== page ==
It’s so ridiculous that we continue to subsist in a less than productive environment, surrendering to the “standards” around us without ever stomping our feet and refusing to participate in the farce. I am not a fat older white man; I just resemble one. I am not a conservative–I am not a liberal; I am not religious just because I love Jesus. But how can you communicate that in a marketplace that works off of five-second sound bites and subsists on You Tube videos?

In the midst of the brawl taking place in my brain, the young man reappeared in the near distance, walking away from me at an angle towards a nearby store. He was about twenty-five yards away, but certainly going a different direction. I had to do something to break the spell. I rolled down my window and  yelled. “Hey! Com’mere!” I motioned with my hand for him to come my way.

He stopped, peered at me–and I know a hundred different scenarios must have run through his mind about what this invitation might mean. So I motioned again, and this time he slowly and cautiously ambled my way. He arrived about five feet from my door, not willing to come any closer, and said, “What do you want?”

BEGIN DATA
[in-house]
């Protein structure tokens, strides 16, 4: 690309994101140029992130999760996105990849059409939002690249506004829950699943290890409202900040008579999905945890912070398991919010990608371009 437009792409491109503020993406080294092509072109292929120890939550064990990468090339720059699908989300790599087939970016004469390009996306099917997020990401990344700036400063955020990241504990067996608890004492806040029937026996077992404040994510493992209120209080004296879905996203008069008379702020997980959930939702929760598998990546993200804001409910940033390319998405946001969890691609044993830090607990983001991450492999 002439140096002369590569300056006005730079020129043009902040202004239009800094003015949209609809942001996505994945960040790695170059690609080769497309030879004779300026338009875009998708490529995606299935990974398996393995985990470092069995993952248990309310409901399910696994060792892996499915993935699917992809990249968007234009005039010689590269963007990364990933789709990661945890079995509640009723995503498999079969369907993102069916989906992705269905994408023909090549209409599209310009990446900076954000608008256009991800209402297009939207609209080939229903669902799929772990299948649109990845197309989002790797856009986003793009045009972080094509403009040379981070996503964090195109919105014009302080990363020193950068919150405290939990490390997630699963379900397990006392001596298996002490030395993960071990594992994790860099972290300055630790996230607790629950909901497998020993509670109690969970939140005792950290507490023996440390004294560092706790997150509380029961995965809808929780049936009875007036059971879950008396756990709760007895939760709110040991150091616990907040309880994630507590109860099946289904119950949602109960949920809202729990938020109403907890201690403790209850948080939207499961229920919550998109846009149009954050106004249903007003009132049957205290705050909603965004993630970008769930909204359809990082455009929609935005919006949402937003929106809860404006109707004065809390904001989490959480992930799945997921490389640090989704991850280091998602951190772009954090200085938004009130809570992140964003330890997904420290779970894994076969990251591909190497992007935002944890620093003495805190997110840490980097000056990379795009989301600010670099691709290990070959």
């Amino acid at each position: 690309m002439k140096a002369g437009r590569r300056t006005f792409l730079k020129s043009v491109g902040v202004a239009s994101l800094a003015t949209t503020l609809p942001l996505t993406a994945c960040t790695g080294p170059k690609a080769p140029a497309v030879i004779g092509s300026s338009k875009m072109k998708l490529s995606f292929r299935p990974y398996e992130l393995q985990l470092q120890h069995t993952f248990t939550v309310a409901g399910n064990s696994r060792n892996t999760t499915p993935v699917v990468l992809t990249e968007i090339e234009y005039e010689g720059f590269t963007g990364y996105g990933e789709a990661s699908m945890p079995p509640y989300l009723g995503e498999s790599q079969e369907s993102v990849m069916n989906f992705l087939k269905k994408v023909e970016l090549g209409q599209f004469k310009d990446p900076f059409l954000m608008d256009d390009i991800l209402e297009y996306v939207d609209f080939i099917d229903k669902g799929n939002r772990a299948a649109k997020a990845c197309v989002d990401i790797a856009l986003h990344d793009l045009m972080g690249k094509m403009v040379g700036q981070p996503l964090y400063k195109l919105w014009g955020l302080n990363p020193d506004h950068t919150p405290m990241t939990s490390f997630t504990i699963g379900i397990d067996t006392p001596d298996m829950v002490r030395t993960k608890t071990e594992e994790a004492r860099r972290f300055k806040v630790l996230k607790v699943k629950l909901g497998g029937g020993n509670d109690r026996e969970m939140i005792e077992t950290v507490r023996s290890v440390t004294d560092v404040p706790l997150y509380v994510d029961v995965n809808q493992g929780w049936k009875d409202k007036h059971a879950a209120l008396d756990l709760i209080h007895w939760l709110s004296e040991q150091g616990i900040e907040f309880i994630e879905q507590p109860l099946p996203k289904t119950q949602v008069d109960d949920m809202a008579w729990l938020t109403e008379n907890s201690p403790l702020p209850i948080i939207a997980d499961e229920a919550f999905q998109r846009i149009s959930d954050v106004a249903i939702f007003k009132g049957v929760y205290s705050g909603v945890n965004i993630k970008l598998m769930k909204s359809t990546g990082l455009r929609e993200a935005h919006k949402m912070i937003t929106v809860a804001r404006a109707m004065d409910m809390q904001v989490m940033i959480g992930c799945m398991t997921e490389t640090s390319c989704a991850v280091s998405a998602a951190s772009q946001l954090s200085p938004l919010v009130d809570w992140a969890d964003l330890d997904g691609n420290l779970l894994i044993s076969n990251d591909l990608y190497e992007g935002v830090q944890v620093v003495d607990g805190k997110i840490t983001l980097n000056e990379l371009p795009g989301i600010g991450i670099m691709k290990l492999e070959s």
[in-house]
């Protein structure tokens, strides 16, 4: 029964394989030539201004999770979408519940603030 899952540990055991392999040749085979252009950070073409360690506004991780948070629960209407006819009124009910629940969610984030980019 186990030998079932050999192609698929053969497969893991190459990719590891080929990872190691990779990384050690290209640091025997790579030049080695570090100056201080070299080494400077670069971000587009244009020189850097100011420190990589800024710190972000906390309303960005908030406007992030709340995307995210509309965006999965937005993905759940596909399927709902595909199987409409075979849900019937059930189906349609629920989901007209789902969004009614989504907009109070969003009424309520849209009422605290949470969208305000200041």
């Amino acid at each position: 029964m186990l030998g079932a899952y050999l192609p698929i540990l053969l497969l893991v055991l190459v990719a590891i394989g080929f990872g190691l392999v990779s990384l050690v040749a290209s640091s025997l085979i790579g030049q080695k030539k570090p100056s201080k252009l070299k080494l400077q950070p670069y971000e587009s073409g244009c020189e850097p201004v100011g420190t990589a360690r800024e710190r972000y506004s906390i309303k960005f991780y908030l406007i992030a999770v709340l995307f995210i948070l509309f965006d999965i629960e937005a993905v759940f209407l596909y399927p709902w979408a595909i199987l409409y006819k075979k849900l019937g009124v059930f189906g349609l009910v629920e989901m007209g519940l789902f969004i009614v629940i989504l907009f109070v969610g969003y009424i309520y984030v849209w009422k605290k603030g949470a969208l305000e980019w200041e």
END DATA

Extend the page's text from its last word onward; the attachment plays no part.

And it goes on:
“Did you need some help?” I asked.

The mere word “shock” would not describe the expression that crossed his face. He still was not convinced that my motivations were pure, but was so overwhelmed by curiosity that he tentatively replied, “Uh … yeah. I need sixty cents for the bus.”

So I reached into my wallet, pulled out two one dollar bills and handed them his way. “Here’s sixty cents for the bus and a little something to buy a drink to make the ride more refreshing.”

He stared at the money for a long moment, as if wondering if it were going to explode. Then he gingerly reached, took the two one dollar bills and said, with a bit of tear in his voice, “Thank you.”

I punctuated. “Hey, listen. You came by me and asked a guy across the parking lot for money because … well, I guess because he looked like you. I guess we old fat white guys can be intimidating and maybe a little bit cranky. But every once in a while, keep in mind that God is wearing a mask that doesn’t resembles what we think.”